About Us

Energy Intelligence is your essential guide to navigate the changing world of energy

Our History

Energy Intelligence – A History of Excellence and Future of Innovation

For over 70 years, Energy Intelligence has remained firmly committed to the same basic principles of providing knowledge and understanding of the global energy business as an indispensable source for the largest corporate, government and financial players in energy.

During this time, Energy Intelligence has provided the breaking news, incisive analysis and essential data that clients have relied on to stay ahead of the competition. This history of excellence is fully archived and easily accessible to our clients, providing you with the contextual framework to both understand the past and take advantage of the future.

Energy Intelligence was built to be boldly independent, with a mission to provide information that our clients can’t find elsewhere. As a privately held, subscription-only business, our model supports that strong sense of independence and allows us to take on any issue -- even if controversial.

At the core of our success is a tradition of excellence in reporting on and analyzing energy developments. The companies that would eventually form Energy Intelligence effectively invented the specialized business journalism that emerged in the mid-20th century. Oil Daily (launched in 1951) and Petroleum Intelligence Weekly (1961) focused squarely on in-depth understanding of the oil and gas industry and became essential reading for executives.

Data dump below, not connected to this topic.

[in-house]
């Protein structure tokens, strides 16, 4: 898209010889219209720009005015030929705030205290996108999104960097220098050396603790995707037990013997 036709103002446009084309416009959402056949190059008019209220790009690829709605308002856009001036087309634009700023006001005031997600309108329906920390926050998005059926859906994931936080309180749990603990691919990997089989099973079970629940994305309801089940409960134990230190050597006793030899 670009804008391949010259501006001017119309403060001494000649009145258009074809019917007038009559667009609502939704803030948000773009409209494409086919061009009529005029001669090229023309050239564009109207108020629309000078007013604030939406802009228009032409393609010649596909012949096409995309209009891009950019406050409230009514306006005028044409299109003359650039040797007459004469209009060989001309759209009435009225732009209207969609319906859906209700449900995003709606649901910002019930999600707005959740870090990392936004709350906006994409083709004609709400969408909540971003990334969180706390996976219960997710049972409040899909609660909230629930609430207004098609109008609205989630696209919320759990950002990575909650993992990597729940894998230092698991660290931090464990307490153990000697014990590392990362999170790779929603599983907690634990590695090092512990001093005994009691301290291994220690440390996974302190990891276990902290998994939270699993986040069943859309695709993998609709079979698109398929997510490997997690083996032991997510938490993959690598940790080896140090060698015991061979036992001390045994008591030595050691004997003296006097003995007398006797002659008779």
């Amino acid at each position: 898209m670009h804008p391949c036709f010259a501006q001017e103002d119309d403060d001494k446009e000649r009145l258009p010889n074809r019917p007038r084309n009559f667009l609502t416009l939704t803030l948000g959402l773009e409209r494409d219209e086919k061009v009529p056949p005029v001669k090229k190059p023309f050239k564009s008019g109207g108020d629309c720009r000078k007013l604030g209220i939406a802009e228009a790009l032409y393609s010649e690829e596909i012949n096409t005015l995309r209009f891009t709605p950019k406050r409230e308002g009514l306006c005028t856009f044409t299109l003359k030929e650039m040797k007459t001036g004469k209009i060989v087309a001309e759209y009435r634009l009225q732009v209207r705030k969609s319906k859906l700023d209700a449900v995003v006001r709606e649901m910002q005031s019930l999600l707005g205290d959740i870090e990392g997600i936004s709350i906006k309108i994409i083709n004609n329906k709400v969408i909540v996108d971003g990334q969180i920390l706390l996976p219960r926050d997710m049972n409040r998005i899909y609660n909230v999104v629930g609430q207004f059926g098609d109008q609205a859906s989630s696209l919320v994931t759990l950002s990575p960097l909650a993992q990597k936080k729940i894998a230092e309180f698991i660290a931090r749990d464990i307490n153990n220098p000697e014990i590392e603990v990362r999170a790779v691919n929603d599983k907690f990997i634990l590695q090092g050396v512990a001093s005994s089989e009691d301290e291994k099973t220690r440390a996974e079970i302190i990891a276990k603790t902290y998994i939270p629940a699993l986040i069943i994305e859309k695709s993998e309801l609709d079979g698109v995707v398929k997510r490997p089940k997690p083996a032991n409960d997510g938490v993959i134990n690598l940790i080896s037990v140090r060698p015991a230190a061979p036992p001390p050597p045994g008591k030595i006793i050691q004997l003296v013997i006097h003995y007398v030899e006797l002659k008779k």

These companies were combined to form Energy Intelligence in 1996 by Raja Sidawi, an international businessman with extensive experience in the oil and gas industry. Since the merger, Energy Intelligence has built on the legacy of those powerful brands, building out news, analysis, data, research and advisory services to meet the needs of the energy clients of the 21st century.

Through it all, our basic philosophy has remained: to identify the changes in world of energy without taking sides – and explain what those changes mean.

Energy Intelligence Origins

The Oil Daily was founded in 1951 as a newspaper for the US oil industry in the post-World War II economic boom. It was based in Washington, DC, and made coverage of politics and regulation central to its reporting. In 1980, in the aftermath of the Iranian revolution, the company launched the highly regarded annual Oil & Money conference in partnership with the International Herald Tribune, which continues today as the Energy Intelligence Forum. The idea 40 years ago, as today, was to bring together the biggest players in energy to debate the most important energy issues. The company later launched Natural Gas Week to cover the burgeoning US natural gas business, which was expanded to include proprietary spot and bidweek prices approved by the US’ Federal Energy Regulatory Commission.

In 1986, Mr Sidawi acquired The Oil Daily Co. and subsequently launched Energy Compass, focusing on the essential intersection between energy and geopolitics – an area that would be built into a core strength of the company. He also launched Nefte Compass, a unique newsletter that tracked the oil industry in the wake of the collapse of the Soviet Union and monitored the interaction between the communist and non-communist worlds. Today Nefte Compass stands as one of the most important records of this turbulent period.